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In the court of Sexy Dex & the Fresh 

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Sexy Dex & the Fresh stops, then Dexter Gilmore, performing in patterned pants and a leather biker jacket patched with leopard print to match the patches on his black leather loafers, whips his hand and the band starts again. Gilmore winds the band back up onstage and lets it explode and dissolve like a packet of Pixy Stix in fully caffeinated neon-colored soda.

  Keyboardist Ben Buchbinder, drummer Evan Cvitanovic, bassist Andrew Landry and vocalist Gabrielle Washington are the Fresh, named as a tongue-in-cheek nod to homogenous funk bands and the backbone of Gilmore's delirious, addictive funk and pop.

  Gilmore's Coldiloqs solo series from 2013 and 2014 previewed the full-band arrangements for Sexy Dex. "At that time, I didn't really know what I wanted to do," Gilmore says. "I just wanted to put some stuff out there."

  Cvitanovich convinced Gilmore to let him play drums. "If we can actually make a band out of it and capitalize on the expectations New Orleans people have about music, at the same time keep some integrity of our own," Cvitanovich says. "We could play on Frenchmen Street, but at the same time it might be weird for people."

  Happily weird, the band played Blue Nile in July.

  Gilmore, Cvitanovich and Landry previously performed in gauzy dreampop band Glish. Buchbinder, a classically trained pianist who also performs with jazz and hip-hop outfit The Harbinger Project, joined the Fresh on keyboards. "We needed someone to play the keys and was good and kind of trained in 'the way' and could understand that," Gilmore says. Washington was the last to join.

  "We'd known each other half our lives at this point," Gilmore says. "We'd been singing together for so long, growing up listening to the radio and singing R&B ... I needed someone I didn't need to communicate too much with about doing certain stuff."

  Their harmonies weave between Gilmore's strained screams and tender falsetto, glassy guitar riffs and unpredictable solos. It's tightly choreographed — the band rehearsed for six months before its first show. With Gilmore's performance, vocals and guitar theatrics, the band was an obvious choice to lead a Prince tribute following the artist's death in April.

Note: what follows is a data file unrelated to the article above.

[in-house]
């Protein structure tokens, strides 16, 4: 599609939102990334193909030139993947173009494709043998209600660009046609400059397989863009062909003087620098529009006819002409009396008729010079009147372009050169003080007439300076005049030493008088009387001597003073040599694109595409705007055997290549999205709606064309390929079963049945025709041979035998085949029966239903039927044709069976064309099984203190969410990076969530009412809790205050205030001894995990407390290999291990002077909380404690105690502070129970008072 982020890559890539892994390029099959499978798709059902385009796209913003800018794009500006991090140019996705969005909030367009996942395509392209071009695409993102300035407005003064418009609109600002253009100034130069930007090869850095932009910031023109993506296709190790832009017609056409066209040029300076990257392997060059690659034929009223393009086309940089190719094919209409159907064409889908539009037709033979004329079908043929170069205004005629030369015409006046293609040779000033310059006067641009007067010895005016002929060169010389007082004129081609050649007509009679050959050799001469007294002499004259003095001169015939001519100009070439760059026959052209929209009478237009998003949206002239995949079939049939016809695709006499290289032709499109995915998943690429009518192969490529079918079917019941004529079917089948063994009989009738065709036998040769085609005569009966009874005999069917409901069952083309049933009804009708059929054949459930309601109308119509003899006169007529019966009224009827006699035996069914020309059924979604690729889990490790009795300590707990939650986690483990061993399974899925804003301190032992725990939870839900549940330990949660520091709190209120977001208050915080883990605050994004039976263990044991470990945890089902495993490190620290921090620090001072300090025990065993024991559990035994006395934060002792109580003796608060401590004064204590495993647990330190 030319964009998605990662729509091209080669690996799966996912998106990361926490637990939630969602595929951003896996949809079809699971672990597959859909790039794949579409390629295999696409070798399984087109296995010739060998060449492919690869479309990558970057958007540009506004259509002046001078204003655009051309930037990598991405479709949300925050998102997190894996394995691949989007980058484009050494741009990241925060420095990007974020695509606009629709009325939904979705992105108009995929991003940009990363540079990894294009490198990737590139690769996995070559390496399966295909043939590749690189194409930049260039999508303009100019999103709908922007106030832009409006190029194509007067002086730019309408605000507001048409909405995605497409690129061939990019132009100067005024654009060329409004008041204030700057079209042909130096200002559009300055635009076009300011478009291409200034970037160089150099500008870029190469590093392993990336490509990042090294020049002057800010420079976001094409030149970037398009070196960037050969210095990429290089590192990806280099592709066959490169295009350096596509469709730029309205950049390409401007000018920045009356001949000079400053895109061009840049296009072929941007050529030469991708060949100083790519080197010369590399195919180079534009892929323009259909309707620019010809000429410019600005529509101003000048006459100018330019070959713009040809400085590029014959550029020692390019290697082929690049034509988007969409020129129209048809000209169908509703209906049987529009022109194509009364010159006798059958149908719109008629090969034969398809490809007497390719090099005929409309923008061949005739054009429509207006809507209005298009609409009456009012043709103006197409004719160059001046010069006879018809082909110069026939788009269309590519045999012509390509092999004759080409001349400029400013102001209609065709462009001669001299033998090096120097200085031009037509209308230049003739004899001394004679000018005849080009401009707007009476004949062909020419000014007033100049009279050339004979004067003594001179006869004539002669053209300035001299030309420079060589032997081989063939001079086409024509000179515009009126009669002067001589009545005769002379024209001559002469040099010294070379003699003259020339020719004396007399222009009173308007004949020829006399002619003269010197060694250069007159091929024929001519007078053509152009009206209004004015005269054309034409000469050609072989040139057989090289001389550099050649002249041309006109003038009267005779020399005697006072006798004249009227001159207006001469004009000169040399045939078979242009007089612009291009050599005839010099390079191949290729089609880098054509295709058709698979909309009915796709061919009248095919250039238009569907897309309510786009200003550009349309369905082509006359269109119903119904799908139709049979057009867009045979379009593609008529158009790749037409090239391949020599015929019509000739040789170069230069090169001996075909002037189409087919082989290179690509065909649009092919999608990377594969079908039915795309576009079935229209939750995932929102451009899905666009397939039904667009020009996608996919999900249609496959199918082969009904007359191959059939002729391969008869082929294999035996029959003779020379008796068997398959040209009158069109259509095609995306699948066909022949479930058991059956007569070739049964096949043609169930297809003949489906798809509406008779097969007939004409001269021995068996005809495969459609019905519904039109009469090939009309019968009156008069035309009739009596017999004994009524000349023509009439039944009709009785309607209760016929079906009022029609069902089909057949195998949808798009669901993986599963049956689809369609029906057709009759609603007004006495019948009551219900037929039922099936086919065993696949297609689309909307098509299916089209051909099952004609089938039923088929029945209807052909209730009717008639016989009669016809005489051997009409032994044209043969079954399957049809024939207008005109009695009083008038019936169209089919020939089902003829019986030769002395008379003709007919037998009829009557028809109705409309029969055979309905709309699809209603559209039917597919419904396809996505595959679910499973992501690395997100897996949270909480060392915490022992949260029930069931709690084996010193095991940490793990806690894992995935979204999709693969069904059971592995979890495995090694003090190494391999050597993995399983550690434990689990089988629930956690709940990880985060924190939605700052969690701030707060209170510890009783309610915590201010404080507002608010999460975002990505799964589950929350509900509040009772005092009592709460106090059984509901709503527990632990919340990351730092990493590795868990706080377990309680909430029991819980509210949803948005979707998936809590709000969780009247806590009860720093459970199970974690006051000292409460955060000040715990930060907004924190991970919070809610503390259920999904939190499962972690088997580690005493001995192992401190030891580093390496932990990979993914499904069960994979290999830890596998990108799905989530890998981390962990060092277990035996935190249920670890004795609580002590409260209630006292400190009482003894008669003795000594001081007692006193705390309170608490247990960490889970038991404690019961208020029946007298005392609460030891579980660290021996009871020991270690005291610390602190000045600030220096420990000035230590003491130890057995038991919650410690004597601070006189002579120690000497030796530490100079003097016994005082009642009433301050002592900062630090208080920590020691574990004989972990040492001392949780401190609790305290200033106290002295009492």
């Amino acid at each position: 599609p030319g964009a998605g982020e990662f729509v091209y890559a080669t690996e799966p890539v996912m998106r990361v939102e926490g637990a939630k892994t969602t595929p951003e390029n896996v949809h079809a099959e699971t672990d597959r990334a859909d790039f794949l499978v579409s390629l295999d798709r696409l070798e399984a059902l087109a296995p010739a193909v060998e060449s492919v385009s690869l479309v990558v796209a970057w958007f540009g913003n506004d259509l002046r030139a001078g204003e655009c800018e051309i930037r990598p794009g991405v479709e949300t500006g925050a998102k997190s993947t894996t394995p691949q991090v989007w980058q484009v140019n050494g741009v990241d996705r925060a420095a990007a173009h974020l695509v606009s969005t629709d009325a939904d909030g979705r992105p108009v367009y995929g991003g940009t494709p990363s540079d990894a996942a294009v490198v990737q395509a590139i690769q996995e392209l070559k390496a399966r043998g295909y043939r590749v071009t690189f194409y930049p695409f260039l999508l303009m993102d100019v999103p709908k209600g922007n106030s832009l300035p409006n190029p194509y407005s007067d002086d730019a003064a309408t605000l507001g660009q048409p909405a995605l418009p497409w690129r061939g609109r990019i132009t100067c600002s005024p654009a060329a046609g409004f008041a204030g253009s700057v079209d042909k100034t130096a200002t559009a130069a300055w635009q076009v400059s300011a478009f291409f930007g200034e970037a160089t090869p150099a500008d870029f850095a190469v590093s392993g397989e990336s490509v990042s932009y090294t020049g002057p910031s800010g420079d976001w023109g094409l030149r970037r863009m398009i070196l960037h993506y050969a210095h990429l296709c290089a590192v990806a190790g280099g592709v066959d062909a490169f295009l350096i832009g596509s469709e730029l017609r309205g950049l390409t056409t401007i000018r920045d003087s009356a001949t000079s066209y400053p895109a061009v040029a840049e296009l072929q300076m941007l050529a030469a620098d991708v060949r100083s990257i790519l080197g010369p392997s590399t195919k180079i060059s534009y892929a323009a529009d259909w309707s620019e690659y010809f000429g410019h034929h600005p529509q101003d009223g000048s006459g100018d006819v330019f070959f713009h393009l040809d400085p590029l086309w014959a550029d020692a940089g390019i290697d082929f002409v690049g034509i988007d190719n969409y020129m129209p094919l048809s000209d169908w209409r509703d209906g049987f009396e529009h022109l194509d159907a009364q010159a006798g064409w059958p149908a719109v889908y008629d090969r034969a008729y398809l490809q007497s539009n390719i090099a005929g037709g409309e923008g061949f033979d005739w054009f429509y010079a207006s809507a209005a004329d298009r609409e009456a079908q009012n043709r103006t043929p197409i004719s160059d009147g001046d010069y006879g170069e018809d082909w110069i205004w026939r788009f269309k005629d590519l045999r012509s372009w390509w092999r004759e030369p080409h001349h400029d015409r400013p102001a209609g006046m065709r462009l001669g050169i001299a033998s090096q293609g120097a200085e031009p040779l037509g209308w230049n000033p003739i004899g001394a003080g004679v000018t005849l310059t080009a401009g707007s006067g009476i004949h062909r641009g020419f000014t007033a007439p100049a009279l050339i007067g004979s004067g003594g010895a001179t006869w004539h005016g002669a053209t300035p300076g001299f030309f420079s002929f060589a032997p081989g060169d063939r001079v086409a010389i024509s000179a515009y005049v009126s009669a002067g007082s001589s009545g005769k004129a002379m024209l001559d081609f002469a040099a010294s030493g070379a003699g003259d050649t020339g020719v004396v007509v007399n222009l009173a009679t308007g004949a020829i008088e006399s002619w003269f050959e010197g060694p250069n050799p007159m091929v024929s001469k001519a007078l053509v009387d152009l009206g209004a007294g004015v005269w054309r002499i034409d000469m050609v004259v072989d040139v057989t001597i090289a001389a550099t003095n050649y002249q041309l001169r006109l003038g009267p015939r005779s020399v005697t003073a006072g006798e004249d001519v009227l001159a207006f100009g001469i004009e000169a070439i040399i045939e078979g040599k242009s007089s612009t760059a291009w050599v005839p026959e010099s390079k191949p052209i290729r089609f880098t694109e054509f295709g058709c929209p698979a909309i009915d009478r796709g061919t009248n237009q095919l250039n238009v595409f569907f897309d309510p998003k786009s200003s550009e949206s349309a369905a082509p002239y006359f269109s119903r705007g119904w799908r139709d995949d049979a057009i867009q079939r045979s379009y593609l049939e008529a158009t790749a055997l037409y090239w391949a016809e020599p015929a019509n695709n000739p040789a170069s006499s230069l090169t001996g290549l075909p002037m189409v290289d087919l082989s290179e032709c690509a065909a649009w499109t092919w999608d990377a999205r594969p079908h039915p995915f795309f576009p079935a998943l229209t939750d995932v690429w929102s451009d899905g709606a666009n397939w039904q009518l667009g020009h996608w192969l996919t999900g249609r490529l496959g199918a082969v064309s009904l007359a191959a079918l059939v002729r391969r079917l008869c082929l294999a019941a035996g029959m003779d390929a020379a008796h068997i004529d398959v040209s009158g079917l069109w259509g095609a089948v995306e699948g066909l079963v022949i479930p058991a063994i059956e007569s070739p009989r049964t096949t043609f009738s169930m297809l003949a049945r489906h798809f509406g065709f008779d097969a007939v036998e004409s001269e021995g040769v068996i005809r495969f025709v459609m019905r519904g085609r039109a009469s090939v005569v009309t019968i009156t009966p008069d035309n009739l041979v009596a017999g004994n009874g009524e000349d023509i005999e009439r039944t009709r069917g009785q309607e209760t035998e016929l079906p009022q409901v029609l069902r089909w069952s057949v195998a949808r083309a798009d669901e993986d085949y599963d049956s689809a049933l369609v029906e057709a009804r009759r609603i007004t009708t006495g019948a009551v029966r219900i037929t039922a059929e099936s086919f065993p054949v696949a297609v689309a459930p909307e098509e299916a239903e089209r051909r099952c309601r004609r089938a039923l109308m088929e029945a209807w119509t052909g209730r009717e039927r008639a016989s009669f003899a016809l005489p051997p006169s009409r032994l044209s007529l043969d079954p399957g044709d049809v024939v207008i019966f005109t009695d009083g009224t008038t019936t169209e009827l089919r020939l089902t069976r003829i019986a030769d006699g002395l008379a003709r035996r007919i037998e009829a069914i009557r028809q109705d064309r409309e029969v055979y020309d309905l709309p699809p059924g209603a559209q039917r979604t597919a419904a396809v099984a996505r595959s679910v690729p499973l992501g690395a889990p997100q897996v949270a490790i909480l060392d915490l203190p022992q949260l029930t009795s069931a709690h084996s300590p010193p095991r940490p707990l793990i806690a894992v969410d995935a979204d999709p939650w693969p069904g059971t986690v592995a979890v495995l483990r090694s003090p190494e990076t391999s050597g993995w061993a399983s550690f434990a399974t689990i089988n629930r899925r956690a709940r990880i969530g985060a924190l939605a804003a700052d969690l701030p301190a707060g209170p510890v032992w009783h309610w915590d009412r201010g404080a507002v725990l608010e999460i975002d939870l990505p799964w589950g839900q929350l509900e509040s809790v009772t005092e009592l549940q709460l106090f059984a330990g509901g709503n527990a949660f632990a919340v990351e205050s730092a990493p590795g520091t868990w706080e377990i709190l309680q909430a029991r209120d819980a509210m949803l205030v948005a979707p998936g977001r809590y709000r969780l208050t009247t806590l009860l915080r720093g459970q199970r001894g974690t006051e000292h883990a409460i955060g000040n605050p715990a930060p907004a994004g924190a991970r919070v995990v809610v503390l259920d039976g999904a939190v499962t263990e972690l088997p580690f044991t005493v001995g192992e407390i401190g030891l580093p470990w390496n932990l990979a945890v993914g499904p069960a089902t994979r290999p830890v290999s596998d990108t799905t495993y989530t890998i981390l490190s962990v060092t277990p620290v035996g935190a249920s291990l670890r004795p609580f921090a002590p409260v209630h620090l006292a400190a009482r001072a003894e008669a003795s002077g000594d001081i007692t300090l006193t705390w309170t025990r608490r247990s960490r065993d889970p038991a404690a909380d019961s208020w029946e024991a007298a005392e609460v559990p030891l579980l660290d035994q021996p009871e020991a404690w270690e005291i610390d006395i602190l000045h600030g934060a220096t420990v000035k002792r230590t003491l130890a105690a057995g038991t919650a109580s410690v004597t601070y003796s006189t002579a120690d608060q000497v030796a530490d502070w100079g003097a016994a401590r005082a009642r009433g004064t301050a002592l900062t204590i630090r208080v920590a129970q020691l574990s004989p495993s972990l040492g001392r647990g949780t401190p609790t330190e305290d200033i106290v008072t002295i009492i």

The band's next release — propelled by recent singles "Speed Racer" and "My Bae-B" — follows the alternate-reality end-of-the-dial slow jams and '80s-inspired funk on its 2015 tape 665 Roses Collection, channeling the razor-edged future on Prince's Controversy and Dirty Mind and the DIY fidelity of Ariel Pink's dusty psychedelic pop.

  "It's original, a certain vibe, and there's room in it for so many different disciplines to have their say," Buchbinder says.

  "We can all have our different pieces, but Dexter always pulls it together," Washington says. "He's really good at pulling pieces together and making something out of it."

  Gilmore doesn't necessarily embrace the lo-fi label; Landry says the band is "lo-fi by default." (The band filmed a music video for "Speed Racer" in one day, on tape, with a homemade green screen.)

  "I'm broke. I've been broke and had shitty shit for as long as I can remember," Gilmore says. "I had no other choice, but I had to make music."

  Gilmore stresses simplicity and a shared love among the band for no-filler pop music.

  "I don't really give a shit about too much else," Gilmore says. "I want it to come across well in whatever we do, but I'm going to do whatever the hell I want."




The 2016 Music Issue

AF THE NAYSAYER, first person shooter
Inside the circuit boards with the producer

In the court of Sexy Dex & the Fresh

Video Age and the big rewind

Armed to the teeth: the intimate synth world of Sharks’ Teeth

Water Seed reunites with New Orleans

The altar of Delish Da Goddess

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